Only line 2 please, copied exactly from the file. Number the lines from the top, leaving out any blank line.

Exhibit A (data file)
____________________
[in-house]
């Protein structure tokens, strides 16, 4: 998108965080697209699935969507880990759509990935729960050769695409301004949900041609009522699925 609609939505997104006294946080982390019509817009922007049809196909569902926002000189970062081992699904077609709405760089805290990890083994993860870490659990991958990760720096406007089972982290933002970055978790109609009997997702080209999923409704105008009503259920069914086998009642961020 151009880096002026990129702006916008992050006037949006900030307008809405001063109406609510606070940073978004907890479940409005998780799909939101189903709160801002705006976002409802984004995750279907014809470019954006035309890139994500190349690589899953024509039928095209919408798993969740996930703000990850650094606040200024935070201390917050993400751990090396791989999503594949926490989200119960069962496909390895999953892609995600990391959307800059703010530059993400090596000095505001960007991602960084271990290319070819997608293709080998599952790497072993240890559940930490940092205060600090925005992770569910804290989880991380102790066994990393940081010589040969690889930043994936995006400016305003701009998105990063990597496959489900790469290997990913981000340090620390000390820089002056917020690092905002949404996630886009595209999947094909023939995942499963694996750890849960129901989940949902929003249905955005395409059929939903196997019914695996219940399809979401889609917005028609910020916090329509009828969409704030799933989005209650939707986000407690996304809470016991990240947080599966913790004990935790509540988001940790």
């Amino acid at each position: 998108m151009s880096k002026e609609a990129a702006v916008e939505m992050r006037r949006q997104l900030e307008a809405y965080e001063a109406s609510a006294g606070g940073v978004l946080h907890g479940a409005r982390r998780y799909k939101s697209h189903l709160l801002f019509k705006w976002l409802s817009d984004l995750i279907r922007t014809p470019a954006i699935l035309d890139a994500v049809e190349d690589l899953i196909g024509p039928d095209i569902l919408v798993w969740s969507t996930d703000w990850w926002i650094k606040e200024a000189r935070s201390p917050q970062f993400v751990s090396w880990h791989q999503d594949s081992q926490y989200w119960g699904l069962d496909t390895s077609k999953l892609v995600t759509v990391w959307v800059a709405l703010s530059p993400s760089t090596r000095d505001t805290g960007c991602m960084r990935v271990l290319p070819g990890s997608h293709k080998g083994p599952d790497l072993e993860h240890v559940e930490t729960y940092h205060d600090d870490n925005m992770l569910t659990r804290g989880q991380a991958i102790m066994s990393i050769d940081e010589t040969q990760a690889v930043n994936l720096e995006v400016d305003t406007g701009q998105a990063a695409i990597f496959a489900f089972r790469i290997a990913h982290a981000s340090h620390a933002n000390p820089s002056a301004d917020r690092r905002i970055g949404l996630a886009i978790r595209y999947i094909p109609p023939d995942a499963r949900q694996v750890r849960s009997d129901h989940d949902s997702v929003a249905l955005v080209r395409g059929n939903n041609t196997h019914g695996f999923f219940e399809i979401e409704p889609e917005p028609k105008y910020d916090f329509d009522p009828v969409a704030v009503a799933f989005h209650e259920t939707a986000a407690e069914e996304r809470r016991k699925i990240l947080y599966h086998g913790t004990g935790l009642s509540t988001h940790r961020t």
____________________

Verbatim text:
């Protein structure tokens, strides 16, 4: 998108965080697209699935969507880990759509990935729960050769695409301004949900041609009522699925 609609939505997104006294946080982390019509817009922007049809196909569902926002000189970062081992699904077609709405760089805290990890083994993860870490659990991958990760720096406007089972982290933002970055978790109609009997997702080209999923409704105008009503259920069914086998009642961020 151009880096002026990129702006916008992050006037949006900030307008809405001063109406609510606070940073978004907890479940409005998780799909939101189903709160801002705006976002409802984004995750279907014809470019954006035309890139994500190349690589899953024509039928095209919408798993969740996930703000990850650094606040200024935070201390917050993400751990090396791989999503594949926490989200119960069962496909390895999953892609995600990391959307800059703010530059993400090596000095505001960007991602960084271990290319070819997608293709080998599952790497072993240890559940930490940092205060600090925005992770569910804290989880991380102790066994990393940081010589040969690889930043994936995006400016305003701009998105990063990597496959489900790469290997990913981000340090620390000390820089002056917020690092905002949404996630886009595209999947094909023939995942499963694996750890849960129901989940949902929003249905955005395409059929939903196997019914695996219940399809979401889609917005028609910020916090329509009828969409704030799933989005209650939707986000407690996304809470016991990240947080599966913790004990935790509540988001940790």